Nine Doha-backed films dazzle at Toronto Film Festival
The new film on Mohammed Assaf's rise to fame had it's world premiere at TIFF on Friday. (Instagram)
Nine films made with support from Doha Film Institute (DFI) are screening at the ongoing 40th Toronto International Film Festival (TIFF).
Three of the films make their world premiere at the annual event, including the next feature from Oscar-nominated director Hany Abu-Assad, The Idol.
The institute is also supporting the attendance of three Qatari filmmakers and content producers to attend the TIFF industry programme.
Bassam al-Ibrahim and Mohamed al-Ibrahim from Innovation Films and Khalifa al-Haroon, founder of iLoveQatar.net and the iLoveQatar network, are participating in the seven-day industry conference that brings together more than 250 high-calibre speakers on a range of topics relevant to the industry, including financing, co-producing, marketing and distribution, along with sessions dedicated to the craft of filmmaking, including master classes with prominent filmmakers.
Institute-supported films in the official programme include eight recipients of DFI grants with two world premieres: Lebanese crime drama Very Big Shot, directed by Mirjean Bou Chaaya, screening in the Discovery programme, and Mai Masri’s Palestinian drama 3000 Nights in the Contemporary World Cinema programme.
Other grantees making their North American debuts following successful international festival screenings include Frenzy directed by Emin Alper which won the Special Jury Prize at the Venice Film Festival this weekend, Nasser directed by Jihan El-Tahri screening in the TIFF Docs programme, and animated short film Waves ’98 directed by Elie Dhager, winner of the Palme d’Or for Best Short Film at the Cannes Film Festival earlier this year.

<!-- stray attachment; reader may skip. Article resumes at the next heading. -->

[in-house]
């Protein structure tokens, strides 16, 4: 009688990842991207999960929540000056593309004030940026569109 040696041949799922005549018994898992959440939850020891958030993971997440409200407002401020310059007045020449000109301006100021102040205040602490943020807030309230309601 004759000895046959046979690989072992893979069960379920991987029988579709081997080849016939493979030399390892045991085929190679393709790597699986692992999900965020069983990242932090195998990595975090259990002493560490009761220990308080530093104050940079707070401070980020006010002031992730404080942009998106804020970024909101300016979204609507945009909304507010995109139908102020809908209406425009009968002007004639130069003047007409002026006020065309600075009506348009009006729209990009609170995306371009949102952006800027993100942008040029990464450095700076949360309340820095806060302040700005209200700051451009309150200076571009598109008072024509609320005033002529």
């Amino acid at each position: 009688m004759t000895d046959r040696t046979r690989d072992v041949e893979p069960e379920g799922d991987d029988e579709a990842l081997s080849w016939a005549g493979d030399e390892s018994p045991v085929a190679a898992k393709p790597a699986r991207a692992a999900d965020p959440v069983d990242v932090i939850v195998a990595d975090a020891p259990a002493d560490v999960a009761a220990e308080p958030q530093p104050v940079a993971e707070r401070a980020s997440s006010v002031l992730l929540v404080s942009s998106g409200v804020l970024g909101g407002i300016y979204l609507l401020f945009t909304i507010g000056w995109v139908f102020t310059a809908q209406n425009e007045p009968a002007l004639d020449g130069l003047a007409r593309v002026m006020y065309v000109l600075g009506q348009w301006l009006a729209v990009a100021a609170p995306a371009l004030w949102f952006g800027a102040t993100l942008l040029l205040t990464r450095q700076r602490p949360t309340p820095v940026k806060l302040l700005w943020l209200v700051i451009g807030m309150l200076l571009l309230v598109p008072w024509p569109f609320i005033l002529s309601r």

Three DFI grantees by first-time directors that made their debut in Cannes are also part of the line-up. They are Turkish coming-of-age drama Mustang directed by Deniz Gamze Ergüven, Palestinian drama Dégradé directed by twin brothers Tarzan and Arab Nasser, and Ethiopian film Lamb directed by Yared Zeleke.
The Idol, directed by two-time Academy Award nominee Abu-Assad (Paradise Now, Omar) made its world premiere on Friday evening in the Special Presentations programme.
Co-financed by DFI, the film tells the true story of Arab Idol winner Mohammed Assaf. Abu-Assad and Assaf were in attendance along with Qais Atallah, the Gazan actor who plays the young Assaf in the film, and Ahmad Qasim and Abdelkader Abubaraka, who play his childhood friends.
Fatma al-Remaihi, CEO of DFI, said: “We are very proud to be in Toronto to represent Qatar at this important international gathering for the film industry. We are also very pleased to facilitate the attendance of three talented Qatari filmmakers and content creators.”
Al-Remaihi participated in a panel on the weekend as part of TIFF’s Industry Programme, titled “Industry Dialogues: Financing Talent Discovery”, where she spoke alongside Doreen Boonekamp, CEO of the Netherlands Film Fund; Laura Michalchyshyn, executive producer and co-founder of Sundance Productions; and Deborah Sathe, head of talent development and production at Film London.
The panellists shared insights on how the financing process can lead to the discovery of new filmmaking talent through international opportunities, programmes and mentors, and what filmmakers can do to get noticed.
TIFF continues until September 20.